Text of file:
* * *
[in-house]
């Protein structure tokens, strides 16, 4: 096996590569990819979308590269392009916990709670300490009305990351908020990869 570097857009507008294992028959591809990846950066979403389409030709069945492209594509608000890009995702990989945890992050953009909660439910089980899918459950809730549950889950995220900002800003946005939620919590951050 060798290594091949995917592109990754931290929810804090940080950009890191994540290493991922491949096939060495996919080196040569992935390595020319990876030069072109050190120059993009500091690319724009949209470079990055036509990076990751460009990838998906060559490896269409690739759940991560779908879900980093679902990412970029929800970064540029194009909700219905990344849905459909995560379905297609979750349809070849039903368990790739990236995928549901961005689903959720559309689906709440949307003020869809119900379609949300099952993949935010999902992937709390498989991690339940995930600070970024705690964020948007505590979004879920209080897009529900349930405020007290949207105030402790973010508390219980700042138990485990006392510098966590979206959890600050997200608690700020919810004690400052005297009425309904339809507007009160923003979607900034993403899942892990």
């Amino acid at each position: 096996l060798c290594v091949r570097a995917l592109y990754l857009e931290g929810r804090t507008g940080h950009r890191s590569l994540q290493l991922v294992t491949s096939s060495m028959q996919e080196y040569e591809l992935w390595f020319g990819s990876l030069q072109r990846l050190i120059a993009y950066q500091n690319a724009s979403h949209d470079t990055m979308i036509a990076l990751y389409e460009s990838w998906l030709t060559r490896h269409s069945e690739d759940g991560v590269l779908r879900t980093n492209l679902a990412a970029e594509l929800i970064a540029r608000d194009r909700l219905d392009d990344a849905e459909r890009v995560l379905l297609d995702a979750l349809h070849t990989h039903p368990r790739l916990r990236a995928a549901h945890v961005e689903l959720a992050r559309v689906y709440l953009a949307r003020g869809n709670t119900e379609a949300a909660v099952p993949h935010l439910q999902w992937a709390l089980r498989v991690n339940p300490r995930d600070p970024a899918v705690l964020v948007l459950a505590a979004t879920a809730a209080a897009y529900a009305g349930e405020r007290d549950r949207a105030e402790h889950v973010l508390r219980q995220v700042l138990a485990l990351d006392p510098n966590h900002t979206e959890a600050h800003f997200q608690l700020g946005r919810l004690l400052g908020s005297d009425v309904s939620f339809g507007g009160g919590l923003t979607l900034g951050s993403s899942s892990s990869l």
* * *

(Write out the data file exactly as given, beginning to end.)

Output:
[in-house]
């Protein structure tokens, strides 16, 4: 096996590569990819979308590269392009916990709670300490009305990351908020990869 570097857009507008294992028959591809990846950066979403389409030709069945492209594509608000890009995702990989945890992050953009909660439910089980899918459950809730549950889950995220900002800003946005939620919590951050 060798290594091949995917592109990754931290929810804090940080950009890191994540290493991922491949096939060495996919080196040569992935390595020319990876030069072109050190120059993009500091690319724009949209470079990055036509990076990751460009990838998906060559490896269409690739759940991560779908879900980093679902990412970029929800970064540029194009909700219905990344849905459909995560379905297609979750349809070849039903368990790739990236995928549901961005689903959720559309689906709440949307003020869809119900379609949300099952993949935010999902992937709390498989991690339940995930600070970024705690964020948007505590979004879920209080897009529900349930405020007290949207105030402790973010508390219980700042138990485990006392510098966590979206959890600050997200608690700020919810004690400052005297009425309904339809507007009160923003979607900034993403899942892990």
């Amino acid at each position: 096996l060798c290594v091949r570097a995917l592109y990754l857009e931290g929810r804090t507008g940080h950009r890191s590569l994540q290493l991922v294992t491949s096939s060495m028959q996919e080196y040569e591809l992935w390595f020319g990819s990876l030069q072109r990846l050190i120059a993009y950066q500091n690319a724009s979403h949209d470079t990055m979308i036509a990076l990751y389409e460009s990838w998906l030709t060559r490896h269409s069945e690739d759940g991560v590269l779908r879900t980093n492209l679902a990412a970029e594509l929800i970064a540029r608000d194009r909700l219905d392009d990344a849905e459909r890009v995560l379905l297609d995702a979750l349809h070849t990989h039903p368990r790739l916990r990236a995928a549901h945890v961005e689903l959720a992050r559309v689906y709440l953009a949307r003020g869809n709670t119900e379609a949300a909660v099952p993949h935010l439910q999902w992937a709390l089980r498989v991690n339940p300490r995930d600070p970024a899918v705690l964020v948007l459950a505590a979004t879920a809730a209080a897009y529900a009305g349930e405020r007290d549950r949207a105030e402790h889950v973010l508390r219980q995220v700042l138990a485990l990351d006392p510098n966590h900002t979206e959890a600050h800003f997200q608690l700020g946005r919810l004690l400052g908020s005297d009425v309904s939620f339809g507007g009160g919590l923003t979607l900034g951050s993403s899942s892990s990869l």